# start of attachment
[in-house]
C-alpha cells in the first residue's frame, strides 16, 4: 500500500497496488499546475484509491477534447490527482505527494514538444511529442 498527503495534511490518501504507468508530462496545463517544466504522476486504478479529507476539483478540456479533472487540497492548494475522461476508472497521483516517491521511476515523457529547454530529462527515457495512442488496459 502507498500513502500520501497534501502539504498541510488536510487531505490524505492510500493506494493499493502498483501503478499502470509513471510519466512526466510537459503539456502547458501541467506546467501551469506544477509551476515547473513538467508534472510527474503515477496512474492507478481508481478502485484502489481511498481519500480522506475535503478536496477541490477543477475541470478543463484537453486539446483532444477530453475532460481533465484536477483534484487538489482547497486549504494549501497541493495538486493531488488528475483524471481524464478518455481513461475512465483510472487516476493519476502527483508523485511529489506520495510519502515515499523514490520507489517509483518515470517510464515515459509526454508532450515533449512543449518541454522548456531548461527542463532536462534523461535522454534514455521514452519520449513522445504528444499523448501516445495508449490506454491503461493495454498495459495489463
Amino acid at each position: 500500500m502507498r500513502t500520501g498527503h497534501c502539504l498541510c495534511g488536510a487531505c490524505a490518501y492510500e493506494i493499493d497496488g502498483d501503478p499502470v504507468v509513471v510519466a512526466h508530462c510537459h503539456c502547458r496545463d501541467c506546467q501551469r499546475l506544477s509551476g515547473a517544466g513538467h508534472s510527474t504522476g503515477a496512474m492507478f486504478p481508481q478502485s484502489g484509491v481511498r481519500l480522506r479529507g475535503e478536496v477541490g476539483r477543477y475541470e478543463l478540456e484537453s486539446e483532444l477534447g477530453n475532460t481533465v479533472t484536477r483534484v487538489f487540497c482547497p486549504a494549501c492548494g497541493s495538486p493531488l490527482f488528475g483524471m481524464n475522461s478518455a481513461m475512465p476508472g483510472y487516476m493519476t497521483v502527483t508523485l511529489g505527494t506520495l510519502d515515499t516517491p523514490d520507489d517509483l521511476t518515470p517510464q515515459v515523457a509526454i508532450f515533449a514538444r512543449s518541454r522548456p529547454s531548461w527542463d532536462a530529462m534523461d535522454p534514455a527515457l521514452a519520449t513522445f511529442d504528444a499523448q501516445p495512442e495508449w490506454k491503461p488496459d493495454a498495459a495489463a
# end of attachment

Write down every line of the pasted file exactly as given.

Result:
[in-house]
C-alpha cells in the first residue's frame, strides 16, 4: 500500500497496488499546475484509491477534447490527482505527494514538444511529442 498527503495534511490518501504507468508530462496545463517544466504522476486504478479529507476539483478540456479533472487540497492548494475522461476508472497521483516517491521511476515523457529547454530529462527515457495512442488496459 502507498500513502500520501497534501502539504498541510488536510487531505490524505492510500493506494493499493502498483501503478499502470509513471510519466512526466510537459503539456502547458501541467506546467501551469506544477509551476515547473513538467508534472510527474503515477496512474492507478481508481478502485484502489481511498481519500480522506475535503478536496477541490477543477475541470478543463484537453486539446483532444477530453475532460481533465484536477483534484487538489482547497486549504494549501497541493495538486493531488488528475483524471481524464478518455481513461475512465483510472487516476493519476502527483508523485511529489506520495510519502515515499523514490520507489517509483518515470517510464515515459509526454508532450515533449512543449518541454522548456531548461527542463532536462534523461535522454534514455521514452519520449513522445504528444499523448501516445495508449490506454491503461493495454498495459495489463
Amino acid at each position: 500500500m502507498r500513502t500520501g498527503h497534501c502539504l498541510c495534511g488536510a487531505c490524505a490518501y492510500e493506494i493499493d497496488g502498483d501503478p499502470v504507468v509513471v510519466a512526466h508530462c510537459h503539456c502547458r496545463d501541467c506546467q501551469r499546475l506544477s509551476g515547473a517544466g513538467h508534472s510527474t504522476g503515477a496512474m492507478f486504478p481508481q478502485s484502489g484509491v481511498r481519500l480522506r479529507g475535503e478536496v477541490g476539483r477543477y475541470e478543463l478540456e484537453s486539446e483532444l477534447g477530453n475532460t481533465v479533472t484536477r483534484v487538489f487540497c482547497p486549504a494549501c492548494g497541493s495538486p493531488l490527482f488528475g483524471m481524464n475522461s478518455a481513461m475512465p476508472g483510472y487516476m493519476t497521483v502527483t508523485l511529489g505527494t506520495l510519502d515515499t516517491p523514490d520507489d517509483l521511476t518515470p517510464q515515459v515523457a509526454i508532450f515533449a514538444r512543449s518541454r522548456p529547454s531548461w527542463d532536462a530529462m534523461d535522454p534514455a527515457l521514452a519520449t513522445f511529442d504528444a499523448q501516445p495512442e495508449w490506454k491503461p488496459d493495454a498495459a495489463a